Remember Dorothy in the Wizard of Oz? That poor girl daydreamed about going on adventures “somewhere over the rainbow,” only to discover a world where scarecrows and tinmen could talk beside flying monkeys and—oh yeah, that she’d inadvertently murdered a witch!
Dorothy comes to adore her unusual friends. Their common quest to meet “The Great Oz” brings them closer, further bonding them as they sing arm in arm down that famous yellow brick road.
And yet, Dorothy is torn. She wants nothing more than to go home to her Auntie Em. Yet she doesn’t want to leave her friends. She wants to go home, but home is her friends AND Kansas. So where IS home? Where will Dorothy go??
What to do? We can feel Dorothy’s angst because we can relate. It is part of our human journey to experience confusion, a sense of longing for two things at once, a feeling of not knowing what step to take next.
Fortunately (you may recall), the ethereal Glinda the Good Witch shows up at this rife-with-tension juncture. She speaks the famous words to our young protagonist that hits me in the solar plexus each time:
“Home is a place we must all find, child. It’s not just a place where you eat or sleep. Home is knowing. Knowing your mind, knowing your heart, knowing your courage. If we know ourselves, we’re always home, anywhere.”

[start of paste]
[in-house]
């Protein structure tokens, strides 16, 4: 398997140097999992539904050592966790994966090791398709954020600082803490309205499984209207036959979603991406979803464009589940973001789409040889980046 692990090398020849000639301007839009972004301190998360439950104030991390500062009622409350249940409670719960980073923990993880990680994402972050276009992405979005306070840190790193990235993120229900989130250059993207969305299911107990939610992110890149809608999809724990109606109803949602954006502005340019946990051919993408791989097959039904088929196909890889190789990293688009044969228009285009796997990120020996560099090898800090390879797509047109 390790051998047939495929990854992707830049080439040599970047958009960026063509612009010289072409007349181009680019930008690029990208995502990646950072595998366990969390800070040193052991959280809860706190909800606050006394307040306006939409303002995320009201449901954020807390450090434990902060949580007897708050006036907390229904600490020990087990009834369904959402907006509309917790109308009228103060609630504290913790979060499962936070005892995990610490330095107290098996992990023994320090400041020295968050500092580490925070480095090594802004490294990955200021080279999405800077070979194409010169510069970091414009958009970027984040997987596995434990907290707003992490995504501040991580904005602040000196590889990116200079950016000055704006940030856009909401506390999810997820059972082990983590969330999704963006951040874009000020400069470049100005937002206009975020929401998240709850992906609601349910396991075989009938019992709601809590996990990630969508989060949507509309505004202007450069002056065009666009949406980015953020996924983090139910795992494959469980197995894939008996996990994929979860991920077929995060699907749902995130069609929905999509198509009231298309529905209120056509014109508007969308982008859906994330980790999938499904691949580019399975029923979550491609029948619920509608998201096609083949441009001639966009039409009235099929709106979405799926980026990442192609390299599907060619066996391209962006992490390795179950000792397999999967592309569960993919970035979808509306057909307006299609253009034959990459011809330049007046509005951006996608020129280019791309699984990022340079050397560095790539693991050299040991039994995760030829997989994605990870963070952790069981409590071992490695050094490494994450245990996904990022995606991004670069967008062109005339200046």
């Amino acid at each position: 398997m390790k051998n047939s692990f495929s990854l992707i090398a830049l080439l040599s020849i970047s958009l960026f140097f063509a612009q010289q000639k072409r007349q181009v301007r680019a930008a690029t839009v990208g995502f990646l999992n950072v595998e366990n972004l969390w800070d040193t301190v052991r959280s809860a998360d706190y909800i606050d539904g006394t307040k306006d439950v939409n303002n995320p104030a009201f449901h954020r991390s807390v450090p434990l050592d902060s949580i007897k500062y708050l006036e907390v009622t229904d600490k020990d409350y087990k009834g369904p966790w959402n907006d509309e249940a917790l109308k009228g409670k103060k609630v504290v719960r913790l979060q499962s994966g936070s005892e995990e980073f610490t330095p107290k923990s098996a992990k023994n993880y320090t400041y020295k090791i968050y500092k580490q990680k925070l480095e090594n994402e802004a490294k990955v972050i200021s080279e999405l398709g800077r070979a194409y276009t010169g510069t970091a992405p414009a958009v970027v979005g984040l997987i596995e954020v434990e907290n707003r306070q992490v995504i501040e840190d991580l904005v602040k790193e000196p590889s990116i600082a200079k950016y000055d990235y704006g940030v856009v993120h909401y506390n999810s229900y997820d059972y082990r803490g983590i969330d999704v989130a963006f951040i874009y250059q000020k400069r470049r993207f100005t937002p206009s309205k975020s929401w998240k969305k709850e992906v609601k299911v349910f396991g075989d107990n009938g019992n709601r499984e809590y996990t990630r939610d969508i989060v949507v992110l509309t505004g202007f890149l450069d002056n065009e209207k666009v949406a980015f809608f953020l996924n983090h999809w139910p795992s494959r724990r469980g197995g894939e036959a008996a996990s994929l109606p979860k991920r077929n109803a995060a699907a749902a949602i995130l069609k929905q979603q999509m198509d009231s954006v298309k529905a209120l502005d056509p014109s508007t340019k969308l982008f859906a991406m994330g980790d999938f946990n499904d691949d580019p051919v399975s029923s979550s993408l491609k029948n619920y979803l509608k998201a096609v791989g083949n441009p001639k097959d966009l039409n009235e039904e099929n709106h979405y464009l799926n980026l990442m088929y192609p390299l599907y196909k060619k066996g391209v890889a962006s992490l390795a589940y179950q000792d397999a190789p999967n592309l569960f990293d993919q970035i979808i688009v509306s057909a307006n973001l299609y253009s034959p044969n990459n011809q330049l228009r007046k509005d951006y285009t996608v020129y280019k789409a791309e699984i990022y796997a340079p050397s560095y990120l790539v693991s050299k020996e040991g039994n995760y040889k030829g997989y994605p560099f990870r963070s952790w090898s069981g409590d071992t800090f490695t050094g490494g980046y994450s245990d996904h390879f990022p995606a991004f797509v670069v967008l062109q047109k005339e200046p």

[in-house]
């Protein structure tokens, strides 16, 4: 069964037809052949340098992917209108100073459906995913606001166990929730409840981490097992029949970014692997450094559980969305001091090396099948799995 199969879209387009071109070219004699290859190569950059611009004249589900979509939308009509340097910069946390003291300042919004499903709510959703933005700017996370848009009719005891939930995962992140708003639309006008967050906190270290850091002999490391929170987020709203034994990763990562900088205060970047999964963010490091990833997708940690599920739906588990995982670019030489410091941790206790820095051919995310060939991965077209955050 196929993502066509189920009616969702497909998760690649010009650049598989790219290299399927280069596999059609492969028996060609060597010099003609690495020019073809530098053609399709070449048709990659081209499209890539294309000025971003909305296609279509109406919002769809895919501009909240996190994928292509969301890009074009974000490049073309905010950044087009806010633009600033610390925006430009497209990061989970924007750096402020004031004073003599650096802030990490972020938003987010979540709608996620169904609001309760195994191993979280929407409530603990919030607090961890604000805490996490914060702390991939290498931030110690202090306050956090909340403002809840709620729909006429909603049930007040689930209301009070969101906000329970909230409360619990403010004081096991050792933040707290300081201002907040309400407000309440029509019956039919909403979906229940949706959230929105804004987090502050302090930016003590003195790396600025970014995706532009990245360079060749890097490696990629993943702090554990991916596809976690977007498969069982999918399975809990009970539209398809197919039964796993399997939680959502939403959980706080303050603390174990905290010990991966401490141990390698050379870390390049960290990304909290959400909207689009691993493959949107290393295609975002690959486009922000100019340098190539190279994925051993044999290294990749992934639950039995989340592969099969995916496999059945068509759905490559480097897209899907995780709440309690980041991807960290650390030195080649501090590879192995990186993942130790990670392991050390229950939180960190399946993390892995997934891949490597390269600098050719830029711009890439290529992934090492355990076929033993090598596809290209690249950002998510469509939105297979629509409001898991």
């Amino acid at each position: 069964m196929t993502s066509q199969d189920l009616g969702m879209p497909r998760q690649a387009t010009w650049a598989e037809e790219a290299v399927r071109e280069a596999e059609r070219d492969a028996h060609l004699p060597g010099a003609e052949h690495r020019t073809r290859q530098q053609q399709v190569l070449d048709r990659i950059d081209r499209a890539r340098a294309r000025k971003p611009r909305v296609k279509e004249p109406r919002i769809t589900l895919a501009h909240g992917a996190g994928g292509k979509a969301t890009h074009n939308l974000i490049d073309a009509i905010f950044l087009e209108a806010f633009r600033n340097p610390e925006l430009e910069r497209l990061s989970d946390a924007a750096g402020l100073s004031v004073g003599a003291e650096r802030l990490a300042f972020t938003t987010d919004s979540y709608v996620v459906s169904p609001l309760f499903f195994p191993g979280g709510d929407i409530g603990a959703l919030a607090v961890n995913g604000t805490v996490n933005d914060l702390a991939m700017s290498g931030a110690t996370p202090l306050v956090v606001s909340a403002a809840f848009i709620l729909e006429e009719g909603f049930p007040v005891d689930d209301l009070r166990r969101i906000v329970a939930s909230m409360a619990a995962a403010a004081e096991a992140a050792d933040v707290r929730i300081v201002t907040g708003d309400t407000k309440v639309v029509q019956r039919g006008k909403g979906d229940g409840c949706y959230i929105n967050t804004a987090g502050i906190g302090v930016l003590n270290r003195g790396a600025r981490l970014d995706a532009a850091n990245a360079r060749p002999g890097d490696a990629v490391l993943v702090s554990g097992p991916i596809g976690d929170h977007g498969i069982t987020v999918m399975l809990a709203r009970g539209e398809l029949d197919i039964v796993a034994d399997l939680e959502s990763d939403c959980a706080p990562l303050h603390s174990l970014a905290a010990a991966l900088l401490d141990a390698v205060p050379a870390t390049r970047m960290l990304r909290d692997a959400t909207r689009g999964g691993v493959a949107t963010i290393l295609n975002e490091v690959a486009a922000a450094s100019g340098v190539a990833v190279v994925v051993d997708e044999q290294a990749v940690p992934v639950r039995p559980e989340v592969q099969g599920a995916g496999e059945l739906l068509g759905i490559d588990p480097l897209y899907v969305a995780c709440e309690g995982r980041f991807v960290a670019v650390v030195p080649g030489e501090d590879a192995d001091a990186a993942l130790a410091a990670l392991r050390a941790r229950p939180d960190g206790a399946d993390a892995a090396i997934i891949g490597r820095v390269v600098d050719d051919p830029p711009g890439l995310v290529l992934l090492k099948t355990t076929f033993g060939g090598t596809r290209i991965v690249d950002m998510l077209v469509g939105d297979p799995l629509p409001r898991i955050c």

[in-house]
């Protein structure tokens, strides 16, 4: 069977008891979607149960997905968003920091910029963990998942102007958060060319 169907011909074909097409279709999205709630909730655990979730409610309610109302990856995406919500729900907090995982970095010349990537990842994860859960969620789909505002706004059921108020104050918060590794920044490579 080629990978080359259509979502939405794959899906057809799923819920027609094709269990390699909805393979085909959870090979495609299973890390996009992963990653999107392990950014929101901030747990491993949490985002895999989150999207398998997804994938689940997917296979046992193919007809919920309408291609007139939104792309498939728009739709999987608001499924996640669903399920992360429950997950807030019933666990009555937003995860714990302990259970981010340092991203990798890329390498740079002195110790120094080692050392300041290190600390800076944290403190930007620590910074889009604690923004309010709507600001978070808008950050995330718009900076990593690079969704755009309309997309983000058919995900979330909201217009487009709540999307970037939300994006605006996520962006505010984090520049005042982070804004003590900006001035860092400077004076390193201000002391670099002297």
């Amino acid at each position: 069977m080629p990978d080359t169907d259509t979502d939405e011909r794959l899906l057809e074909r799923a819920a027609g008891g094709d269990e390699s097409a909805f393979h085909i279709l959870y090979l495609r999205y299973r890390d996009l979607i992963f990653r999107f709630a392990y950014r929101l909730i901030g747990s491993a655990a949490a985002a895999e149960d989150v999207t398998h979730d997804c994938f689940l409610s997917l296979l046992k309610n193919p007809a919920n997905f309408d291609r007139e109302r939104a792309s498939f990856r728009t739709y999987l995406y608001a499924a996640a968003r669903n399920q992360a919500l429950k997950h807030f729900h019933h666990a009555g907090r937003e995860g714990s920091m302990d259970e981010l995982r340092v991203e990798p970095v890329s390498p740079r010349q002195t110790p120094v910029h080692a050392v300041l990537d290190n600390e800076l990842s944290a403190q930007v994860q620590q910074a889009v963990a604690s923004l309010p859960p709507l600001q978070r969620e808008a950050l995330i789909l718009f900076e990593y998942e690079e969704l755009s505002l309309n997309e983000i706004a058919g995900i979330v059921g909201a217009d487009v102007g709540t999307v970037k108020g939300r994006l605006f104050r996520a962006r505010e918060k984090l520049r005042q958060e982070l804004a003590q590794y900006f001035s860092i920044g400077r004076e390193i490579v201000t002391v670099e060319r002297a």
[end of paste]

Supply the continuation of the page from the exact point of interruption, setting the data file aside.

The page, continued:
While our modern-day world is not filled with singing Lollipop Guilds or cackling green witches who melt from water, we are regularly bombarded by flashing social media posts depicting every opinion under the figurative rainbow. And as social creatures, we tend to shape ourselves based on our culture, not our nature.
Author and life coach, Martha Beck highlights our proclivity for adhering to cultural desires over our natural ones:
“For women in traditional China, climbing the social ladder required having teeny-tiny feet. Generations of girls and women had their feet bound and crushed, crippling them to make them better. In Victorian England, women wore fabrics dyed with arsenic that caused skin ulcers…a small price to pay for looking better than their fashion rivals! In our society, people will virtually kills themselves trying to better by decorating the fanciest cake, or breeding the most standard of all poodles, or clubbing a tiny little ball into a tiny little hole.” (The Way of Integrity: Finding the Path to Your True Self).
There is nothing wrong with a desire to socialize or even embrace one’s culture. The caveat arrives when we tend to measure our well-being externally, relegating our inner needs and knowing to the equivalent of a second-class citizen. When we get caught up in how many Instagram followers someone has, or how much bigger or more expensive someone else’s house is, we are measuring our lives with the invisible yardstick, not tuning into how we feel. Like Dorothy, we can easily forget that we are always home, able to “close our eyes” and find the answers and guidance we need.
We may not have a manifested Glinda at our beck and call. Yet we do have an inner voice, guiding us home whenever we are willing to listen.
So, the next time you are feeling torn, ask yourself the following:
Is there another way to look at this?
What does my culture (i.e. friends, family, religion) want/like for me?
What do I (my nature) want/like for me?
There’s a good chance your answers to the 2nd and 3rd questions are different. Only you know which one to follow.